Cerebral microembolism in the critically ill with acute kidney injury (COMET-AKI trial): study protocol for a randomized controlled clinical trial.

Erdös, Gabor; Uehlinger, Dominik E; Kobel, Beatrice; Stucki, Monika Pia; Wiest, Roland; Stüber, Frank; Fankhauser, Niklaus; Jakob, Stephan; Schefold, Joerg C. (2018). Cerebral microembolism in the critically ill with acute kidney injury (COMET-AKI trial): study protocol for a randomized controlled clinical trial. Trials, 19(1), p. 189. BioMed Central 10.1186/s13063-018-2561-3

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BACKGROUND Microembolism is a frequent pathological event during extracorporeal renal replacement therapy (RRT). Some previous data indicate that microemboli are generated in patients who are undergoing RRT and that these may contribute to increased cerebrovascular and neurocognitive morbidity in patients with end-stage renal disease. The current trial aims to quantify the microembolic load and respective qualitative composition that effectively reaches the intracerebral circulation in critically ill patients treated with different RRT modalities for acute kidney injury (AKI). METHODS/DESIGN The COMET-AKI trial is a prospective, randomized controlled clinical trial with a 2-day clinical assessment period and follow-up visits at 6 and 12 months. Consecutive critically ill patients with AKI on continuous renal replacement therapy (CRRT) scheduled for a switch to intermittent renal replacement therapy (IRRT) will be randomized to either switch to IRRT within the next 24 h or continued CRRT for an additional 24 h. Cerebral microembolic load will be determined at baseline, i.e., before switch (on CRRT for both groups) and on IRRT versus CRRT, whichever group they were randomized to. The primary endpoint is defined as the difference in mean total cerebral microemboli count during the measurement period on CRRT versus IRRT following randomization. Microemboli will be assessed within the RRT circuit by a 1.5-MHz ultrasound detector attached to the venous RRT tubing and cerebral microemboli will be measured in the middle cerebral artery using a 1.6-MHz robotic transcranial Doppler system with automatic classification of Doppler signals as solid or gaseous. In addition to Doppler measurements, patients will be examined by magnetic resonance imaging and neurocognitive tests to gain better understanding into the potential morphological and clinical consequences of embolization. DISCUSSION The results of COMET-AKI may help to gain a better insight into RRT modality-associated differences regarding microbubble generation and the cerebral microembolic burden endured by RRT recipients. Furthermore, identification of covariates of microbubble formation and distribution may help to encourage the evolution of next-generation RRT circuits including machinery and/or filters. TRIAL REGISTRATION ClinicalTrials.gov, ID: NCT02621749 . Registered on 3 December 2015.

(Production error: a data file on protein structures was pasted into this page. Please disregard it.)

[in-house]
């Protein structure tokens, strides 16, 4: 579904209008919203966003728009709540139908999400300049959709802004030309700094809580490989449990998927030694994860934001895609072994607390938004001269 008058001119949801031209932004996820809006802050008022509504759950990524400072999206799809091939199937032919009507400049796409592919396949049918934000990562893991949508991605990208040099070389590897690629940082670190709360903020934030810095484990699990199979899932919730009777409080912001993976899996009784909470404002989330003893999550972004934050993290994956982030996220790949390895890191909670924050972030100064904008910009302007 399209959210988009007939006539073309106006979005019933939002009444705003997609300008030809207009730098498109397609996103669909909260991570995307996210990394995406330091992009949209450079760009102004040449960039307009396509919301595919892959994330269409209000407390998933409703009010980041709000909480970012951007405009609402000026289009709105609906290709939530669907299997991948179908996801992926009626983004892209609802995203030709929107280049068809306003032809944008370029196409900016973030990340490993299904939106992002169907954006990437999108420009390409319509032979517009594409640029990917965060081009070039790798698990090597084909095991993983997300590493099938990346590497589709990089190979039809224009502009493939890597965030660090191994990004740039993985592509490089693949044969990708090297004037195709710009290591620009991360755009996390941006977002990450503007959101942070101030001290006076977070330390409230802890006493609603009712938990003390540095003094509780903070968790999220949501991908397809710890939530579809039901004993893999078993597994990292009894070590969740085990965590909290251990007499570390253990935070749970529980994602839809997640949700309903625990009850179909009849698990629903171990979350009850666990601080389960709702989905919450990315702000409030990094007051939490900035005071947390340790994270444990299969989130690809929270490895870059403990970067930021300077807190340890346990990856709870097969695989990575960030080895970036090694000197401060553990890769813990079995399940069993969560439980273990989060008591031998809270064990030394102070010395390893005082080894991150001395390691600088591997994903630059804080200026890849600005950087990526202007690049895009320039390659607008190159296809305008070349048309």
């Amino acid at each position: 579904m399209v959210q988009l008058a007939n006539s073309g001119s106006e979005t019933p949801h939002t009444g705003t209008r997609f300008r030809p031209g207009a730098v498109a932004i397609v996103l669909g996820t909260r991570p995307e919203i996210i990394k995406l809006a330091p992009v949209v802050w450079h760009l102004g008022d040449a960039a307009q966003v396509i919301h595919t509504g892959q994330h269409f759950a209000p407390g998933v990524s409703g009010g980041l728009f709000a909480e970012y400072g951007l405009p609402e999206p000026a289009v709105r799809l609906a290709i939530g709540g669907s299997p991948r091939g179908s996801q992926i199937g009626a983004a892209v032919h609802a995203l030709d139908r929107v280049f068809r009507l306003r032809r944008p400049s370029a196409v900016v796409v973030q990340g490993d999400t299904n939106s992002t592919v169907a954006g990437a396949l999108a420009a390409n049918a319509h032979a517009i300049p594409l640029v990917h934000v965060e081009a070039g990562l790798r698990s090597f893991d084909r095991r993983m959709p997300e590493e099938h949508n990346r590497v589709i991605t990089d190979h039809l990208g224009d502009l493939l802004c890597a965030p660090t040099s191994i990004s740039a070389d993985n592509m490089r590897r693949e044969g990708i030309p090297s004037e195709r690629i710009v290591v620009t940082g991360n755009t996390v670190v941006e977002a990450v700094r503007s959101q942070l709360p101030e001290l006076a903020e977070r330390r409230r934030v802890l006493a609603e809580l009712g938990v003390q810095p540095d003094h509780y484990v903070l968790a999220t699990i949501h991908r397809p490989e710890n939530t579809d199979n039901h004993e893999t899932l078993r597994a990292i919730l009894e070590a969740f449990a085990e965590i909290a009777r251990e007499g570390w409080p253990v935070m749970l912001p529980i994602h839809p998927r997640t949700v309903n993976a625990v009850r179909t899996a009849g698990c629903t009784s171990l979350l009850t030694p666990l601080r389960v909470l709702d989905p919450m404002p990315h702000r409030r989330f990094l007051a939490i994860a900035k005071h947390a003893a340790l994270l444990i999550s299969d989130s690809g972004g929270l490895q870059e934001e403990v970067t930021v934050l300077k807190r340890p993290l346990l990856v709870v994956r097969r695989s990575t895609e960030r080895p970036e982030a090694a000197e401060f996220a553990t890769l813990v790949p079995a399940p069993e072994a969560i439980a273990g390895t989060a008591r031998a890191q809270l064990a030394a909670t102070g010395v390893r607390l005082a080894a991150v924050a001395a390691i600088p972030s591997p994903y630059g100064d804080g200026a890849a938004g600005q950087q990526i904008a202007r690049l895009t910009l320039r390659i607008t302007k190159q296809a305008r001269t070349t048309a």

Item Type:

Journal Article (Further Contribution)

Division/Institute:

04 Faculty of Medicine > Pre-clinic Human Medicine > CTU Bern
04 Faculty of Medicine > Department of Intensive Care, Emergency Medicine and Anaesthesiology (DINA) > Clinic and Policlinic for Anaesthesiology and Pain Therapy
04 Faculty of Medicine > Department of Intensive Care, Emergency Medicine and Anaesthesiology (DINA) > Clinic of Intensive Care

UniBE Contributor:

Erdös, Gabor; Stucki, Monika Pia; Stüber, Frank; Fankhauser, Niklaus; Jakob, Stephan and Schefold, Joerg C.

Subjects:

600 Technology > 610 Medicine & health

ISSN:

1745-6215

Publisher:

BioMed Central

Language:

English

Submitter:

Jeannie Wurz

Date Deposited:

15 Jun 2018 08:05

Last Modified:

18 Apr 2019 13:20

Publisher DOI:

10.1186/s13063-018-2561-3

PubMed ID:

29562937

Uncontrolled Keywords:

Acute kidney injury Cerebral microembolism Critically ill patients Renal replacement therapy

BORIS DOI:

10.7892/boris.113595

URI:

https://boris.unibe.ch/id/eprint/113595

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